He listens, and in listening, wants to understand.  He wants to understand why I feel the way I do about things.  He wants to know what I think.

As I said earlier, he will be the first person to say I can do the job he does at school.  He will also come home and ask what to do about something when he's not sure.

He'd rather I have what I want.  He's often been caught spending his own birthday or Christmas money on something for the kids.

He gives and gives, never asking for anything in return.  He knows that a true gift has no price tag.  No strings.  No guilt offering ever required.

He forgives me when I'm cranky, cantankerous, and downright ugly.

He struggles alongside me.  Not in front of me, not behind me.  Beside me.  Sometimes I may need him to step in front... but if he does, he defends me in a Christlike way.  Through autism, through parenthood, sickness, lack of everything... he's right there.  He doesn't slink away.  We deal with it, whatever it is.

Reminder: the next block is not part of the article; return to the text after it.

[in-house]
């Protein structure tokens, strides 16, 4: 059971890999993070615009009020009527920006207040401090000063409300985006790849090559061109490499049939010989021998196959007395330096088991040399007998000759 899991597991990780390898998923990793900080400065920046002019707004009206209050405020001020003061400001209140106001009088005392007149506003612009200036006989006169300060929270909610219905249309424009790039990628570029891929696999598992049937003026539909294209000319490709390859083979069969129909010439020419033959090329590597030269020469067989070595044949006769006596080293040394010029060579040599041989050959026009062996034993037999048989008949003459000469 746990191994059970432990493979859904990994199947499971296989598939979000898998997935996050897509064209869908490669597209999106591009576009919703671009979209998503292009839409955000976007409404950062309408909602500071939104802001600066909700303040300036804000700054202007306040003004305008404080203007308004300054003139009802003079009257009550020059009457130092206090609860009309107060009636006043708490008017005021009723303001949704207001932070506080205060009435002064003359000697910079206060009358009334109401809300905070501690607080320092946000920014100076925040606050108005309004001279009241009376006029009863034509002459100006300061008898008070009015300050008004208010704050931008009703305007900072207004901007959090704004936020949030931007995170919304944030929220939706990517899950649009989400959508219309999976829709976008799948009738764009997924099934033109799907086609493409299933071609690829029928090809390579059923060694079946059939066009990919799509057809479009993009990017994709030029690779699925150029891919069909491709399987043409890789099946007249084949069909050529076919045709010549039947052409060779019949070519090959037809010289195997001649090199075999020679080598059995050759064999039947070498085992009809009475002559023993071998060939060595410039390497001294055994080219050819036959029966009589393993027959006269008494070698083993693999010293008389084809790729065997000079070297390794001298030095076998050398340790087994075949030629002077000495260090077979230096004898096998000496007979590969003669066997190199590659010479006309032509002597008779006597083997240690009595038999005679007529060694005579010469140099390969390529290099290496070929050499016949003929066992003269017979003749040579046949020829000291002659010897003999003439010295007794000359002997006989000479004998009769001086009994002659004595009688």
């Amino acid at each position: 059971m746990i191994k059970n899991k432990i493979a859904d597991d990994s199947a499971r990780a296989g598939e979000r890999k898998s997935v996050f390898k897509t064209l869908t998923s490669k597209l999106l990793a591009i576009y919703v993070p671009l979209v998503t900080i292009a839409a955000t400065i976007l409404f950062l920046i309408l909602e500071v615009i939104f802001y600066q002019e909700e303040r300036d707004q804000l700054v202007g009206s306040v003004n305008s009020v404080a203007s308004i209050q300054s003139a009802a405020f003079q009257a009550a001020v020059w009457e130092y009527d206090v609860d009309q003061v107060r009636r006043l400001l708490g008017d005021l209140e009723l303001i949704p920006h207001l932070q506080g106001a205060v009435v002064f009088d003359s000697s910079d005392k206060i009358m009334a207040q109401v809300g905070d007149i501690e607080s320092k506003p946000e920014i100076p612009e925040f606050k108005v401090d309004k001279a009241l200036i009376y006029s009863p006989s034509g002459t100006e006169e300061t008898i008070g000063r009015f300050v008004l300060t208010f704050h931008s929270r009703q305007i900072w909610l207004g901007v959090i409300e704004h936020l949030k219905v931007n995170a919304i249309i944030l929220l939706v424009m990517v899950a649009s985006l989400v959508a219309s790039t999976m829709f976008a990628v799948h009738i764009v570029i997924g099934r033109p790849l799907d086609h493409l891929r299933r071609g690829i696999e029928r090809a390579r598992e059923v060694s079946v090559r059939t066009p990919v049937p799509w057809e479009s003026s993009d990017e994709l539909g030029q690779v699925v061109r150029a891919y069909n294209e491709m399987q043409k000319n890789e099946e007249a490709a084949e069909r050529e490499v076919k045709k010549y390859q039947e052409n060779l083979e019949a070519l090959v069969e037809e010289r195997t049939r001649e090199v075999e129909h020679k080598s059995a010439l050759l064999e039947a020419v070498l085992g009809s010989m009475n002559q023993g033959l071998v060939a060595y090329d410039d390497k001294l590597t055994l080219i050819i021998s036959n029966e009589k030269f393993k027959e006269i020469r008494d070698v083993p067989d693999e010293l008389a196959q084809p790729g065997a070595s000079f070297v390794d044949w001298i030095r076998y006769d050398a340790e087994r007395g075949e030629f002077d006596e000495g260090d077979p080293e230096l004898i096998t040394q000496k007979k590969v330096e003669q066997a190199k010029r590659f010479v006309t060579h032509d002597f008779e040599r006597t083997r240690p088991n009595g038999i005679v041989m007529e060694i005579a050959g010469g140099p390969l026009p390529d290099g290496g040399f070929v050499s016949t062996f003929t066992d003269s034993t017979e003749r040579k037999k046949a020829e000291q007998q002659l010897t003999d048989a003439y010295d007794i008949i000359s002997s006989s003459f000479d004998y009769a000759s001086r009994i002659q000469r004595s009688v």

He doesn't embarrass me for fun.  He does make fun of me when it's called for!  I'd go nuts without a sense of humor.

I could go on and on.  For these reasons and infinitely more than I can list, I'll be proud to have our boys be just like their Daddy.  Yes, he makes mistakes.  But he's the best father I could ask for to raise our children, and he's a way better husband than I could have dreamed.